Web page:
For millennia, people have written about the joys of being in nature. Now that nature is no longer as much a part of our lives as it was for our forebears, it’s become clear that humans are, in a way, meant to be in touch with the wild and that our modern lifestyles are, to put it mildly, wreaking havoc on our mental health.
Today, it is fully understood by urban planners that views of green spaces, bodies of water, and other natural features do a lot to help improve the ambiance and “feel” of a space. However, there is now growing evidence that being in nature and doing activities in a natural setting can also help our minds heal.
For instance, it’s been found that patients with post-traumatic stress (PTS) and post-traumatic stress disorder (PTSD) are likely to benefit from regular outdoor exposure, either through nature hikes or by doing regular therapy sessions outdoors.
Because PTS and PTSD often contribute to substance use disorder (SUD) and other mental health issues like generalized anxiety disorder, this kind of intervention has the potential to dramatically reduce the load on our overburdened mental healthcare system.
Below are some of the ways nature therapy may be beneficial for trauma. If you’re in North Texas and need to learn about rehabs that offer regular outdoor and nature therapy, check out this resource on inpatient drug rehabs in Dallas, TX.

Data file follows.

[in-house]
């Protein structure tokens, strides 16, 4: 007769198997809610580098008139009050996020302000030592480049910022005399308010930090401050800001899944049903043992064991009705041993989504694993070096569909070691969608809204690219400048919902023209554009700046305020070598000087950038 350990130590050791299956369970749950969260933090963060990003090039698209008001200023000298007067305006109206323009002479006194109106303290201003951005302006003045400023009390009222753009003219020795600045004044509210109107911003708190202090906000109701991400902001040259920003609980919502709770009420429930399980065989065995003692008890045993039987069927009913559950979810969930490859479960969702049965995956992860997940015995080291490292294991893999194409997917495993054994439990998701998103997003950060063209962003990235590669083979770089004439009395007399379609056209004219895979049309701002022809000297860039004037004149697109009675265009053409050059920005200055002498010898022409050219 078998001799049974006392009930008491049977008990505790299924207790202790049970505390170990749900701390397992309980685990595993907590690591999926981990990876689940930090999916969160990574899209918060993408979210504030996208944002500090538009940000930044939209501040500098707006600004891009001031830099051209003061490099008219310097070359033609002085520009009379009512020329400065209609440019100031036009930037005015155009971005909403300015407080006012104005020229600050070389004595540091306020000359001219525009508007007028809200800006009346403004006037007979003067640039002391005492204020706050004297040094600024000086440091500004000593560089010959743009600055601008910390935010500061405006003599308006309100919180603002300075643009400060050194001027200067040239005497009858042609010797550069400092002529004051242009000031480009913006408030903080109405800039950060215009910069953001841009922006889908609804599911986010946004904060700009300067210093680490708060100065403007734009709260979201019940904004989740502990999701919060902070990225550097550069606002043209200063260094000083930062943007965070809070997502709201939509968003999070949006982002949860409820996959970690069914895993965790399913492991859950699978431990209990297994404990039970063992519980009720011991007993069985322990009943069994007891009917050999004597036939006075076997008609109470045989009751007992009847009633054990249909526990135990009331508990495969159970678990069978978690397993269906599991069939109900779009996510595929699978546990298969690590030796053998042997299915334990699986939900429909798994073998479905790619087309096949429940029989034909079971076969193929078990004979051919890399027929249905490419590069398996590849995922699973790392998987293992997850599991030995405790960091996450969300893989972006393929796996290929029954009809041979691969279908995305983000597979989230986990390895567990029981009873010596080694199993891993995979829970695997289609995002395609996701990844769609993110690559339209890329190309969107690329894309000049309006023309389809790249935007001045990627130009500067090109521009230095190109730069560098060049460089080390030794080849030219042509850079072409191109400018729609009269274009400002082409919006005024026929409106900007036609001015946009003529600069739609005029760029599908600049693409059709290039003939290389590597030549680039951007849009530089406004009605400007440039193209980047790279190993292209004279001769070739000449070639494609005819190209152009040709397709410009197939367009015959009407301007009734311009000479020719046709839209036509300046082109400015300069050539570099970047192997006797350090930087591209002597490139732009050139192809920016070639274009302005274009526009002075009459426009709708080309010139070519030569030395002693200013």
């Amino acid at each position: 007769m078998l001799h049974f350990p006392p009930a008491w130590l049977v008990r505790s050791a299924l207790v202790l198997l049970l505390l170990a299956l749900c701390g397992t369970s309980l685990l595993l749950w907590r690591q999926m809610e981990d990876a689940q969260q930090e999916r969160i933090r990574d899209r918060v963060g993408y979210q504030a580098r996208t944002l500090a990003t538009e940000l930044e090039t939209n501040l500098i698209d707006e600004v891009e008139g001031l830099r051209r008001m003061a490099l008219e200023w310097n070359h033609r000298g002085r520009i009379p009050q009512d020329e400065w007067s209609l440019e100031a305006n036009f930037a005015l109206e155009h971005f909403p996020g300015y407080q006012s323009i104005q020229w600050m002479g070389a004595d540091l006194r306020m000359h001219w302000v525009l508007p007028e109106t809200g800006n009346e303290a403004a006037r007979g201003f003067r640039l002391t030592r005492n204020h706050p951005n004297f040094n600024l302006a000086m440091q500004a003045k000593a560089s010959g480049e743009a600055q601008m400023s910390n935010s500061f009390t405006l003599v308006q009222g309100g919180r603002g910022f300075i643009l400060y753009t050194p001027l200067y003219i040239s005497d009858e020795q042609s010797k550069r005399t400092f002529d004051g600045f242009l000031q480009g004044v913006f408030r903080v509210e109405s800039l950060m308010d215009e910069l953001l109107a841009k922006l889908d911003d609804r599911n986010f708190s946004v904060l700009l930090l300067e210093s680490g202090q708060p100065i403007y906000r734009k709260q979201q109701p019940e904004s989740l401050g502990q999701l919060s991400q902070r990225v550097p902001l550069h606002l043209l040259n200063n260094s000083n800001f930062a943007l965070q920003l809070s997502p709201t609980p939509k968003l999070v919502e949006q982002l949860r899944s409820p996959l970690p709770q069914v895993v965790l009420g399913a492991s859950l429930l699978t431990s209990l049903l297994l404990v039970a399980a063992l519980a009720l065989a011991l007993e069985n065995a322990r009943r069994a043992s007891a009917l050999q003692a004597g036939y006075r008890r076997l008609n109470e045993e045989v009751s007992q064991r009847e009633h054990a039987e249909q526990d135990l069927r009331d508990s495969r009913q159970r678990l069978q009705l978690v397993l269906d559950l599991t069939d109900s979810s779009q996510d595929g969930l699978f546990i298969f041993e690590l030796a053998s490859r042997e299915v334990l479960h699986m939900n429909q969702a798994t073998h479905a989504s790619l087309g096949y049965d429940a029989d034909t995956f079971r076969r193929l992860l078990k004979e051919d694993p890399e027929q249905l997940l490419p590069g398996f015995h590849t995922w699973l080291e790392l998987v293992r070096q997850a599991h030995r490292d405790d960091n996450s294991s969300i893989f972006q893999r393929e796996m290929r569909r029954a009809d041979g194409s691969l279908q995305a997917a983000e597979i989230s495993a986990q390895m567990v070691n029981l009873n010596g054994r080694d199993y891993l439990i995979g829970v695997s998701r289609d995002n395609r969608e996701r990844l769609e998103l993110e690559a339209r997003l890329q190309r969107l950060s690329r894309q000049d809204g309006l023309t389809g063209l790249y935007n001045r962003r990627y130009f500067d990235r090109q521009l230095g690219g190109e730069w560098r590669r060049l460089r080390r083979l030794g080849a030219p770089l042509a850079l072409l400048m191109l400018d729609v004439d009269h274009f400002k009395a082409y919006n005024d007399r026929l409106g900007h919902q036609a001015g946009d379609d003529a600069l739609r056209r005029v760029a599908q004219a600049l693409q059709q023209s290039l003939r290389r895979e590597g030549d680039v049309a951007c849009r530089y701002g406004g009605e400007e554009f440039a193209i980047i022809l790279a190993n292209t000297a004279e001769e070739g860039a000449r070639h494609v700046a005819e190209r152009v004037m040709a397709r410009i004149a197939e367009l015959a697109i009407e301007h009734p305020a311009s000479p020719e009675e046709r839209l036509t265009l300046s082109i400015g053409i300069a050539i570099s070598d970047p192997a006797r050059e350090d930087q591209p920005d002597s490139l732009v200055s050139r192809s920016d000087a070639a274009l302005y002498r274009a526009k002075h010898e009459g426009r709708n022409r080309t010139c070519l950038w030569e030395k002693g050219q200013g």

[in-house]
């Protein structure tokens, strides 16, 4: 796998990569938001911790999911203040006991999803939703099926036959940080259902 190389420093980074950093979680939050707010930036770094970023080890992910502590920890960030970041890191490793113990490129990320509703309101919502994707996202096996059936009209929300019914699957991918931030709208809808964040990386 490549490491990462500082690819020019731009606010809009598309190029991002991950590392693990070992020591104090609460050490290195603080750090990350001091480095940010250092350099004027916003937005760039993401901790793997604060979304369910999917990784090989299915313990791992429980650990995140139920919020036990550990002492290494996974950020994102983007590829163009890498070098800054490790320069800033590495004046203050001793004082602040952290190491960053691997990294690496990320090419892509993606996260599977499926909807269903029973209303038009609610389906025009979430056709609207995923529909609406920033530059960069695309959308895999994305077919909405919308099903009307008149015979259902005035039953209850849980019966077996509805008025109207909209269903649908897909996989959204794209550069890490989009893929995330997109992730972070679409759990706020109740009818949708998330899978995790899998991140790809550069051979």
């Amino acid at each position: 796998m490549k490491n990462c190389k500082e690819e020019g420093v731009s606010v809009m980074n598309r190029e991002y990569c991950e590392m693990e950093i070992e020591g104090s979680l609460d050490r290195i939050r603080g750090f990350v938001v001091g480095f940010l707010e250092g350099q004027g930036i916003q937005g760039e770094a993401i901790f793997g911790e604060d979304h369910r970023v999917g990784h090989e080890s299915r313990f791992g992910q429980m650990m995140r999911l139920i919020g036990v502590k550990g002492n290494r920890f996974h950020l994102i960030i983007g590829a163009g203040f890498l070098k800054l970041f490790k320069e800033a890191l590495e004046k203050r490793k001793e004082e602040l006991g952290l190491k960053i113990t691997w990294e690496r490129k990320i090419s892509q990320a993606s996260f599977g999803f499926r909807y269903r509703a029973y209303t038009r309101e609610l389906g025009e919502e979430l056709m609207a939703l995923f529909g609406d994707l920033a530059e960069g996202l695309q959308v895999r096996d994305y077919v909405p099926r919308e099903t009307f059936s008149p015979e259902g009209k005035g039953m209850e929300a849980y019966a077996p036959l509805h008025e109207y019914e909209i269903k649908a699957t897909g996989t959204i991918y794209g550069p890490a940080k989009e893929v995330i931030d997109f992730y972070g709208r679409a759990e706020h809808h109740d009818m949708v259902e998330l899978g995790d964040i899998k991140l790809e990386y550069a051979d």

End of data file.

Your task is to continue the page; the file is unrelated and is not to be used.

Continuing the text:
1. It Gives Opportunities For Enjoyable Exercise
People with trauma and other mental health conditions will often benefit from some form of regular exercise. Exercise can help burn off anxious energy which is often common in people who have experienced trauma. It also makes your body release natural hormones that could help stabilize your mood and improve sleep — a problem often encountered by people with PTS and PTSD.
While exercise in urban areas is certainly a good option, nature also offers other perks that we’ll discuss later. If one has access to the beach, safe forest or desert trails, or other suitable natural features, chances are these offer enjoyable exercise opportunities for people of all ages.
Hiking, swimming, kayaking, and cycling are just some of the more common moderate impact outdoor activities that could help recovering individuals get the exercise they need. If one is up to the challenge, they can also try out more strenuous activities like rock climbing, cross-country skiing, surfing, and trail running.
Apart from their stress and anxiety-busting benefits, many of these exercises allow participants to be in a focused, meditative state, which in itself has direct benefits for reducing the effects of mental trauma.
2. Enjoying Nature May Help Build And Improve Emotional Resilience
While it takes much more than a nature trip to heal people who’ve had serious traumas, there is growing evidence that outdoor therapy can build emotional resilience in both children and adults. Some studies seem to suggest that activities held in the elements can help build a sense of control that influences other aspects of our lives.